"God Finds Lost People"
October 30, 2005Email to a FriendPrint
Just as through the disobedience of the one man the many were made sinners, so also through the obedience of the one Man the many will be made righteous. Romans 5:19
In 1585, under the leadership of Sir Walter Raleigh, a colony was established on Roanoke Island off the North Carolina coast. When supply ships came from England in 1590, no trace of the colonists could be found.
The story of people missing is nothing new. In 722 B.C. the ten tribes forming the kingdom of Israel were carried into the Assyrian captivity, and nothing more was heard of them. Looking for lost people also brought the Lord God in the Garden of Eden after Adam and Eve had fallen into sin. They were not on hand, as usual, to welcome Him. Where were they? They were hiding among the trees of the garden because of guilty consciences.
The story of finding lost people is best told by Jesus Himself in the parable of the lost sheep. He tells how the shepherd looks for the sheep and, on finding it, carries it home on his shoulders with rejoicing (see Luke 15:4-6). The recovery of the lost is even more poignantly told in the parable of the prodigal son (see Luke 15:4-6).
Why is the experience on Roanoke Island repeated? Our world is full of changes that bring about population shifts. Time was when Christianity flourished in northern Africa and other regions later taken over by another religion. In our cities, internal changes have caused once-flourishing congregations to disappear. Also in rural areas economic, social, and perhaps also weather changes have brought about dislocations. The former all-purpose 160-acre family farms have been absorbed into larger organizations. One can go to many areas in North America and find abandoned mills, mines, and ranches. Empty villages and burned-out inner cities raise the same question: Where are the people?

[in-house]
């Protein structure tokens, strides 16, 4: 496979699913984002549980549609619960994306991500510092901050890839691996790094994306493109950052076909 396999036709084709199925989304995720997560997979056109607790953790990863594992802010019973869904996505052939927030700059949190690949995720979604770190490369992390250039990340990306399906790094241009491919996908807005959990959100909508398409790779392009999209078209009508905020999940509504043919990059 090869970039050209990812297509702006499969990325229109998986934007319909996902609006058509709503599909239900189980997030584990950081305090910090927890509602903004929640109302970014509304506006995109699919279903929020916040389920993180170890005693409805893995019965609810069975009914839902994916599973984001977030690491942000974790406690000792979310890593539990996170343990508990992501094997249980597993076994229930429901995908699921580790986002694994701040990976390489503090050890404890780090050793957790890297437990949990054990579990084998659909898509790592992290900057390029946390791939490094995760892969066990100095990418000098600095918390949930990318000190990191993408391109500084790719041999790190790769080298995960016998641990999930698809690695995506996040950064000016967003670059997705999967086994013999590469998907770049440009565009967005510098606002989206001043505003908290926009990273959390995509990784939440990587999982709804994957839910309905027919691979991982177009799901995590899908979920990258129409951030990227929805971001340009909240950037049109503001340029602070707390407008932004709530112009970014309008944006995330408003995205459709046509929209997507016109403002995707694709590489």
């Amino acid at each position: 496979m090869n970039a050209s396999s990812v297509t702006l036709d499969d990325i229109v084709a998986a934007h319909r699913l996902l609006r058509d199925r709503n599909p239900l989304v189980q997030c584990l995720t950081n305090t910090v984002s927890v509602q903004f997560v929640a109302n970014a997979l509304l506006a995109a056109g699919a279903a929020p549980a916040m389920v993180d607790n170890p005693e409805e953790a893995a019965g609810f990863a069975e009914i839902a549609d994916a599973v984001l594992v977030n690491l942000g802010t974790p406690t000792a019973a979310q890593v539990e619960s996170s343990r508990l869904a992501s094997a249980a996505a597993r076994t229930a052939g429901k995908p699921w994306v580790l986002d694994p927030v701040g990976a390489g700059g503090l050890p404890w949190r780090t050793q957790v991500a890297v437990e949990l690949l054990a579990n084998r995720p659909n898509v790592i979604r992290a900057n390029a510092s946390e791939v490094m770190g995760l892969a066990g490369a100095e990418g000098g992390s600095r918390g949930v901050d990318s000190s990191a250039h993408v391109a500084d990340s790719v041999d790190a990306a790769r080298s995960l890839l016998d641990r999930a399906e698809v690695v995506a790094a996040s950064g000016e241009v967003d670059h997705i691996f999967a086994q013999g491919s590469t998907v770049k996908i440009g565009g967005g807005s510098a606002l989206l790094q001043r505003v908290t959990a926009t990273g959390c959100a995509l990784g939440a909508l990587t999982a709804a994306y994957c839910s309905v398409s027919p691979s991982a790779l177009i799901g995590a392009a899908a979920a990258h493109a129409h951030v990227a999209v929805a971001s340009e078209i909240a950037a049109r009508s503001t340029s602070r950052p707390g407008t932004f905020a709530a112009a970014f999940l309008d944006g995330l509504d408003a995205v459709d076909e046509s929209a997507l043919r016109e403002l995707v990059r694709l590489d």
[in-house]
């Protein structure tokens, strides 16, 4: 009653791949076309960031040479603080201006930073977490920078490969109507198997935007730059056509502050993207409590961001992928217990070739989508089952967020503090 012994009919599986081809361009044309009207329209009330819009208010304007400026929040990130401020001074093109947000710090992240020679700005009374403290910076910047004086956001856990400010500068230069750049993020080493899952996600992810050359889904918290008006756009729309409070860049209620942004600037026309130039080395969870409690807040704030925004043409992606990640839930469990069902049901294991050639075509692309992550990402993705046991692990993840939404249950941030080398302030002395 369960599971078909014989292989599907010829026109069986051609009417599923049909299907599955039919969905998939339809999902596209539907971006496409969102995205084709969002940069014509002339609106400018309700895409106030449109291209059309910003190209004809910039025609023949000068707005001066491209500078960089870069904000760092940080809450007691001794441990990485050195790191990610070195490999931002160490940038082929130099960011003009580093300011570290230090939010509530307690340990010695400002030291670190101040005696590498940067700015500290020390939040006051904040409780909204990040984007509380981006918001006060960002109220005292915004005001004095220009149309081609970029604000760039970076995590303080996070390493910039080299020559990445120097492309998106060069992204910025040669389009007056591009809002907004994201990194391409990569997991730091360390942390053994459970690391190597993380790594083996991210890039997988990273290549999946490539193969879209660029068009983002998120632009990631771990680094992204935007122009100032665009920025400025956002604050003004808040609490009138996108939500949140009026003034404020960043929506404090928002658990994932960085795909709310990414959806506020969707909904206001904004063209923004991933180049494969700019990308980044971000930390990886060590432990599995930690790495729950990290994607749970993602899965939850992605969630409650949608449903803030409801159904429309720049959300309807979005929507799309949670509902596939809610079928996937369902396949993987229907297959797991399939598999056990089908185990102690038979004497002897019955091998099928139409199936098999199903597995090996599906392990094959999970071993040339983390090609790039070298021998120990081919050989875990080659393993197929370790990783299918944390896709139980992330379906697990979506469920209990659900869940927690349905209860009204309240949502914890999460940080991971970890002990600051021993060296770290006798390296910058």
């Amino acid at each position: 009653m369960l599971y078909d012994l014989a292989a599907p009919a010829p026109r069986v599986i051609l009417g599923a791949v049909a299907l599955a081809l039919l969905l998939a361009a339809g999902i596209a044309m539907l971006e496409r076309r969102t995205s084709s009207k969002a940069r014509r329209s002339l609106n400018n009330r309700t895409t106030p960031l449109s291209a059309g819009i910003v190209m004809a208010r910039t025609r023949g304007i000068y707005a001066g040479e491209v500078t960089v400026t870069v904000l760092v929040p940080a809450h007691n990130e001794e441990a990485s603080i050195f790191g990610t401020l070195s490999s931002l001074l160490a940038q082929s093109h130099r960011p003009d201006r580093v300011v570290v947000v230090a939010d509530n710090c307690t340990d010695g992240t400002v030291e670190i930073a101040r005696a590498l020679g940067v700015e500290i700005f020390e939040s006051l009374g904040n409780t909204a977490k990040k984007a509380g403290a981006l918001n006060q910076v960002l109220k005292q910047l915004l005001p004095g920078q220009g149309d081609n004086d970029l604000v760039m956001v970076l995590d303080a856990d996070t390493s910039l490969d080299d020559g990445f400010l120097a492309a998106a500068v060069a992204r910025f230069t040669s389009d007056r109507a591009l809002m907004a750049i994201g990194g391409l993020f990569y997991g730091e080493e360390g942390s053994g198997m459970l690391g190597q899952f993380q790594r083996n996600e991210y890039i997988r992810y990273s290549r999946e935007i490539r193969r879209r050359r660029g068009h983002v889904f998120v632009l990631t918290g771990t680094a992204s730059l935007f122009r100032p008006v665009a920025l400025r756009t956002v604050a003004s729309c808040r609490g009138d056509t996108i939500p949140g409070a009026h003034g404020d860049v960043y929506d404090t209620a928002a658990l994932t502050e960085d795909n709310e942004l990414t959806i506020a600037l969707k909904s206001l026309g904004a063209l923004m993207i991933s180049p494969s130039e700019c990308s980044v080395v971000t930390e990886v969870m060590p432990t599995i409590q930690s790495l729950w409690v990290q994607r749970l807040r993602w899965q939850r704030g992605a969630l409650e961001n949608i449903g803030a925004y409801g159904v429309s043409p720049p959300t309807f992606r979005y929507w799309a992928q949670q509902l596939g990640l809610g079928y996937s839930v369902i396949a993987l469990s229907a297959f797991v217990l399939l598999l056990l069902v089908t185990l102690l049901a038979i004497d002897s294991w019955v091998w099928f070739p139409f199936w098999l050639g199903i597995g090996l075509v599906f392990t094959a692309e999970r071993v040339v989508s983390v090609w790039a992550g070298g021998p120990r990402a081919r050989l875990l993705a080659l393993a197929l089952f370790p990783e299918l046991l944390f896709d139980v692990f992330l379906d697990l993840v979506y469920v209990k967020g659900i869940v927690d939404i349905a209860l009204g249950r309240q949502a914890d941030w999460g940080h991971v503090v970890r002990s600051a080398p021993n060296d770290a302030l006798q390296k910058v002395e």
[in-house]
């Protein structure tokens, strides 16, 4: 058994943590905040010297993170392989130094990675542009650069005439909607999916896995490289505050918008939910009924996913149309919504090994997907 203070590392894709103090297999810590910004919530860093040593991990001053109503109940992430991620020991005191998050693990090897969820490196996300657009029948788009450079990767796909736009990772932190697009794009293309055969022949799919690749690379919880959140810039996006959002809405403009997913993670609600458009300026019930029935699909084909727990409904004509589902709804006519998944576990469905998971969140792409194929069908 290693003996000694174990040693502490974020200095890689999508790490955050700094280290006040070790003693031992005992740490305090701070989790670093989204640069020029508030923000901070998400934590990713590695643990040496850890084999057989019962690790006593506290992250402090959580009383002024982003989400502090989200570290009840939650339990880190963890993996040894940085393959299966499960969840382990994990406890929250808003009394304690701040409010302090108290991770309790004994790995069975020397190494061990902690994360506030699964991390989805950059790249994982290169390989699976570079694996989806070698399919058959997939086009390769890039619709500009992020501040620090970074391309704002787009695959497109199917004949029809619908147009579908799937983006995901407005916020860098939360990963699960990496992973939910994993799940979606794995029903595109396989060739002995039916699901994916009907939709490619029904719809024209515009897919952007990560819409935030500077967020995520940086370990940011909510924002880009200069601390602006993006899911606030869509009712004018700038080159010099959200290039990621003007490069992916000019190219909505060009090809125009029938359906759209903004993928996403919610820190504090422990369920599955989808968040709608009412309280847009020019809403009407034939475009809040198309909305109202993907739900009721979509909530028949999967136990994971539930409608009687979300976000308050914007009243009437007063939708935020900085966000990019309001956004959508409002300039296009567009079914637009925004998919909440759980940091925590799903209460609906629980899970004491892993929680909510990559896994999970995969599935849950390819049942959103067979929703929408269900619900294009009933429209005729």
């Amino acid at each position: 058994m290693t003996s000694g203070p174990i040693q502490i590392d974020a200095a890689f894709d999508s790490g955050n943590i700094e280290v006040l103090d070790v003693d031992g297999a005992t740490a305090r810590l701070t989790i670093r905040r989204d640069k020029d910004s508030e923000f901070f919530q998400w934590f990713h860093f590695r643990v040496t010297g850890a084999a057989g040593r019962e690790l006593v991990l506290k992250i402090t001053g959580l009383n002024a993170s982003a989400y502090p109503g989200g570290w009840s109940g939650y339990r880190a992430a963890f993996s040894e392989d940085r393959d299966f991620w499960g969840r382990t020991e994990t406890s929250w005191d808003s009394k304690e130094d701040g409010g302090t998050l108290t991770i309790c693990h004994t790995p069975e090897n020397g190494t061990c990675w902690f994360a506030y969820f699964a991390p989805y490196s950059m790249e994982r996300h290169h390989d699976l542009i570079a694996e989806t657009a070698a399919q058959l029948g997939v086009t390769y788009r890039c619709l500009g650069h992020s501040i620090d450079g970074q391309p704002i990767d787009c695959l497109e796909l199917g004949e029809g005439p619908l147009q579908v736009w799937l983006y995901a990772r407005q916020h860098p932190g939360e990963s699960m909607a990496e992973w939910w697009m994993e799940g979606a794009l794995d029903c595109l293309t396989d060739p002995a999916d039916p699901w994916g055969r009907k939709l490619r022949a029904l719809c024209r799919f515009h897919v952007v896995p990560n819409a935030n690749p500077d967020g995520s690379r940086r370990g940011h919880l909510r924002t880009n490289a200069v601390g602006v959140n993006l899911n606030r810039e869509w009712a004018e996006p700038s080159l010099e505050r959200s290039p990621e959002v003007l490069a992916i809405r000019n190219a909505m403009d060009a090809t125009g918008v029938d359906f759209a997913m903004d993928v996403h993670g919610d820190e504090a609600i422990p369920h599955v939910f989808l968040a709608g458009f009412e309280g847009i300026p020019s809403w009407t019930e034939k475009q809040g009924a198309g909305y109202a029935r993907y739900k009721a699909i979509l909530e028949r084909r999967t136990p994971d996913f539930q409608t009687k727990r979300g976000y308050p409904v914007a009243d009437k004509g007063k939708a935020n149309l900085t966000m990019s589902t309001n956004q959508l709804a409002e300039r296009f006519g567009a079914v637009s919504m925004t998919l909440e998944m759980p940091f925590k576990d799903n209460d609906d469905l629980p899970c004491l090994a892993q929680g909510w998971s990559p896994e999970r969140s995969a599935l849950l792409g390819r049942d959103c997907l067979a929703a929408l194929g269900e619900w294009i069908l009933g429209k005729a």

Adam and Eve tried to get lost in Eden. But God found them and promised them a Savior: the woman's Seed, none other than Jesus Christ the Messiah. He wrestled in another garden--in Gethsemane--as the Second Adam to redeem the first Adam and all his children. Instead of hiding, Jesus boldly went forward to meet the enemy so that, in the end, He might give His life for all. Now the lost are found.
PRAYER: Thank You, Lord God, for Your wondrous love in finding me and making me Your own through Your Son Jesus Christ. Amen.
(Devotions from "With Jesus Every Day" copyright 1997, CPH. All Rights Reserved. No part of this publication may be printed, reproduced, stored in a retrieval system, or transmitted, in any form or by any means, electronic, mechanical, photocopying, recording or otherwise, without prior written permission of Concordia Publishing House. Permission is granted for one-time emailing of this link to a friend. For information on other devotional material, please contact CPH at 800-325-3040 or visit CPH at www.cph.org.)